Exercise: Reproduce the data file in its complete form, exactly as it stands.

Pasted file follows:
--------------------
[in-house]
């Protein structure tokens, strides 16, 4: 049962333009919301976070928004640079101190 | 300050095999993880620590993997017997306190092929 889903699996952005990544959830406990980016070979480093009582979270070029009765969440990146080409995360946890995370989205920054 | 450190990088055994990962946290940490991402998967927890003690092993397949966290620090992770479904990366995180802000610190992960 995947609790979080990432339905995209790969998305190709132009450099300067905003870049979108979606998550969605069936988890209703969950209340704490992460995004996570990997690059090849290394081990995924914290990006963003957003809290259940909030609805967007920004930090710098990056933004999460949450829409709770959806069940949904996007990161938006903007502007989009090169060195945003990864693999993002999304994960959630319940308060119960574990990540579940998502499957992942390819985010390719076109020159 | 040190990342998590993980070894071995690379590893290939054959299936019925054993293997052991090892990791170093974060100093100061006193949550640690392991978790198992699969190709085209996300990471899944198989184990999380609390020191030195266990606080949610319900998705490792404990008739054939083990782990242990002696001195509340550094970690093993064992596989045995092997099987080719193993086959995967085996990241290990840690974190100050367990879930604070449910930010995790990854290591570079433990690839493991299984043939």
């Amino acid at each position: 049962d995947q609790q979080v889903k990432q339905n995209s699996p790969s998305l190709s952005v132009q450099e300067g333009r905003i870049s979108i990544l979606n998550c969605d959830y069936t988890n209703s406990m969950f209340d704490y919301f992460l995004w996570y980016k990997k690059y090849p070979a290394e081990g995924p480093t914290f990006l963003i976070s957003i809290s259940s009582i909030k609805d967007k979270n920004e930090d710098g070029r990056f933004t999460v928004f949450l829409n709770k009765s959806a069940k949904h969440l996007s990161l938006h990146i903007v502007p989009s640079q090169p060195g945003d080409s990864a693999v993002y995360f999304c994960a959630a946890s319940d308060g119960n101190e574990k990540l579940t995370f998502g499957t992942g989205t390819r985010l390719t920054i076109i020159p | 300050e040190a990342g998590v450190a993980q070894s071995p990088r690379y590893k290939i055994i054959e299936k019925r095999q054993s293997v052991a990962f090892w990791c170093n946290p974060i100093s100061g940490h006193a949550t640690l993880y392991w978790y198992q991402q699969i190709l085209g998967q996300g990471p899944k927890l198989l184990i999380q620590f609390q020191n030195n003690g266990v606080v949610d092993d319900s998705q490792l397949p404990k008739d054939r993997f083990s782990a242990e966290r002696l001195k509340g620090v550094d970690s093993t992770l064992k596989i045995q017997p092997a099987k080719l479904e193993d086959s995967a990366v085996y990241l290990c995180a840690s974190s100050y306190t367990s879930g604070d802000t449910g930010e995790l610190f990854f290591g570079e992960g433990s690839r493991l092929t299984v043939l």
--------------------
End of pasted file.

[in-house]
């Protein structure tokens, strides 16, 4: 049962333009919301976070928004640079101190 | 300050095999993880620590993997017997306190092929 889903699996952005990544959830406990980016070979480093009582979270070029009765969440990146080409995360946890995370989205920054 | 450190990088055994990962946290940490991402998967927890003690092993397949966290620090992770479904990366995180802000610190992960 995947609790979080990432339905995209790969998305190709132009450099300067905003870049979108979606998550969605069936988890209703969950209340704490992460995004996570990997690059090849290394081990995924914290990006963003957003809290259940909030609805967007920004930090710098990056933004999460949450829409709770959806069940949904996007990161938006903007502007989009090169060195945003990864693999993002999304994960959630319940308060119960574990990540579940998502499957992942390819985010390719076109020159 | 040190990342998590993980070894071995690379590893290939054959299936019925054993293997052991090892990791170093974060100093100061006193949550640690392991978790198992699969190709085209996300990471899944198989184990999380609390020191030195266990606080949610319900998705490792404990008739054939083990782990242990002696001195509340550094970690093993064992596989045995092997099987080719193993086959995967085996990241290990840690974190100050367990879930604070449910930010995790990854290591570079433990690839493991299984043939």
């Amino acid at each position: 049962d995947q609790q979080v889903k990432q339905n995209s699996p790969s998305l190709s952005v132009q450099e300067g333009r905003i870049s979108i990544l979606n998550c969605d959830y069936t988890n209703s406990m969950f209340d704490y919301f992460l995004w996570y980016k990997k690059y090849p070979a290394e081990g995924p480093t914290f990006l963003i976070s957003i809290s259940s009582i909030k609805d967007k979270n920004e930090d710098g070029r990056f933004t999460v928004f949450l829409n709770k009765s959806a069940k949904h969440l996007s990161l938006h990146i903007v502007p989009s640079q090169p060195g945003d080409s990864a693999v993002y995360f999304c994960a959630a946890s319940d308060g119960n101190e574990k990540l579940t995370f998502g499957t992942g989205t390819r985010l390719t920054i076109i020159p | 300050e040190a990342g998590v450190a993980q070894s071995p990088r690379y590893k290939i055994i054959e299936k019925r095999q054993s293997v052991a990962f090892w990791c170093n946290p974060i100093s100061g940490h006193a949550t640690l993880y392991w978790y198992q991402q699969i190709l085209g998967q996300g990471p899944k927890l198989l184990i999380q620590f609390q020191n030195n003690g266990v606080v949610d092993d319900s998705q490792l397949p404990k008739d054939r993997f083990s782990a242990e966290r002696l001195k509340g620090v550094d970690s093993t992770l064992k596989i045995q017997p092997a099987k080719l479904e193993d086959s995967a990366v085996y990241l290990c995180a840690s974190s100050y306190t367990s879930g604070d802000t449910g930010e995790l610190f990854f290591g570079e992960g433990s690839r493991l092929t299984v043939l």